Are you ready for RDR?
We now have less than four months to go until the retail distribution review is implemented, and it is clear - even by reading this week’s Financial Adviser, that some are more prepared for the changes than others.
We heard that advisers were still waiting for information on how several big name providers would facilitate adviser charging post-January 2013, and the subject of charging, and ensuring an adviser’s business plan can stand up to the rigours of the new regime, is an increasingly pressing concern.
Qualifications have rightly been at the top of the agenda as the pre-RDR clock ticks on, but even the most highly qualified advisers will still need to adopt a robust strategy for their own business, which takes rising regulatory costs and the transition to a charging model into consideration.
Almary Green, a medium sized IFA firm based in East Anglia said they had been stung by a 60 per cent increase in FSA bills and FSCS levies, which had essentially curbed their ambitions for expansion and recruitment.
But in addition to these well documented regulatory challenges, the transition to a charging model and how a firm implements the changes could have a devastating effect on many advisory firms, especially if they have not started planning ahead.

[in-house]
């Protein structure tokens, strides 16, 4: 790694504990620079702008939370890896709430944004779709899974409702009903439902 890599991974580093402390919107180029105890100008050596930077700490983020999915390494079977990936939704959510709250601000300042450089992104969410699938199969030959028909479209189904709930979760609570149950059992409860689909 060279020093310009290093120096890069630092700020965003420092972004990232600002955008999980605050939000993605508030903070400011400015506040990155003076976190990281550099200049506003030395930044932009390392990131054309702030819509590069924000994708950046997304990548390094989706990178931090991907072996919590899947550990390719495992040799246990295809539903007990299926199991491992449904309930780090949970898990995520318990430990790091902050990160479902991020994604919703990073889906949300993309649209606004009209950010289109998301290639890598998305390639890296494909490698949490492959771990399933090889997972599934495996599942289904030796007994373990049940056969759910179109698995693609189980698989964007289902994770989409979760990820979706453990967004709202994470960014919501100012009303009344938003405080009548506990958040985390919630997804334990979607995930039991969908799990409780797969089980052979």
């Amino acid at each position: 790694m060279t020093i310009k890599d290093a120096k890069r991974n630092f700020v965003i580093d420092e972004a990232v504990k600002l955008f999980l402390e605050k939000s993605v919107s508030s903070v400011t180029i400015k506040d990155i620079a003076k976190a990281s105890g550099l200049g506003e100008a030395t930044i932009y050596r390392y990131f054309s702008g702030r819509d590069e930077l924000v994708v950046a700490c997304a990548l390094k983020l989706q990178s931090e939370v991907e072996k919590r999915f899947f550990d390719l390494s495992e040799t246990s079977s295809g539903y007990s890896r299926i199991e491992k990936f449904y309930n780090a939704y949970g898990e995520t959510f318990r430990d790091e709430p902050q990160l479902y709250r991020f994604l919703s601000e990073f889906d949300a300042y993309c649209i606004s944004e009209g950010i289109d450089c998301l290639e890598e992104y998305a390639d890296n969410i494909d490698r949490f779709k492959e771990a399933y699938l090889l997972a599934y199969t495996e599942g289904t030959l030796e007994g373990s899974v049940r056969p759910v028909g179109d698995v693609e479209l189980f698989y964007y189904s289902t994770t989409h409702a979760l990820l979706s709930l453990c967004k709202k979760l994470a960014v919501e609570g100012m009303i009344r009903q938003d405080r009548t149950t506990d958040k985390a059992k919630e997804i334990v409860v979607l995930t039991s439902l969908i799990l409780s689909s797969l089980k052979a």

Kim Barrett of Hertfordshire-based Barretts Financial Solutions said it took him and his son more than four years, and many colourful discussions with his clients, to make the transition to a charging model, and that anyone who thought they could start working on the changes this late in the game “should forget it”, as it was too late.
We do not know how many advisers are ready for the changes - I have spoken to many who are all set and some who say they have a lot of work to do and a lot of clients to consult about the changes in the way they pay for advice.
There is also an argument that the general public need to be educated much more about the RDR, and the danger is that many advisory firms will throw in the towel, adding to the already common assertion that clients at the lower end of the pay scale will miss out on advice.
Mr Barrett said he predicted that 80 per cent of the IFA industry would move on to different roles post-RDR - and that was in 2008.
His thoughts have been echoed this week by Ronan Kearney, director of IFA firm Allium Capital and restricted advisory and investment firm Caerus.
He said the amount of IFAs in business could drop to one-tenth of its current strength within the next five years. With advisers realising that their business model can not sustain the rigours of being a whole-of-market independent firm.
It is clear that 1 January will not be the end of the story, there are still many unanswered questions, and the industry (or profession), will look very different in 12 months time.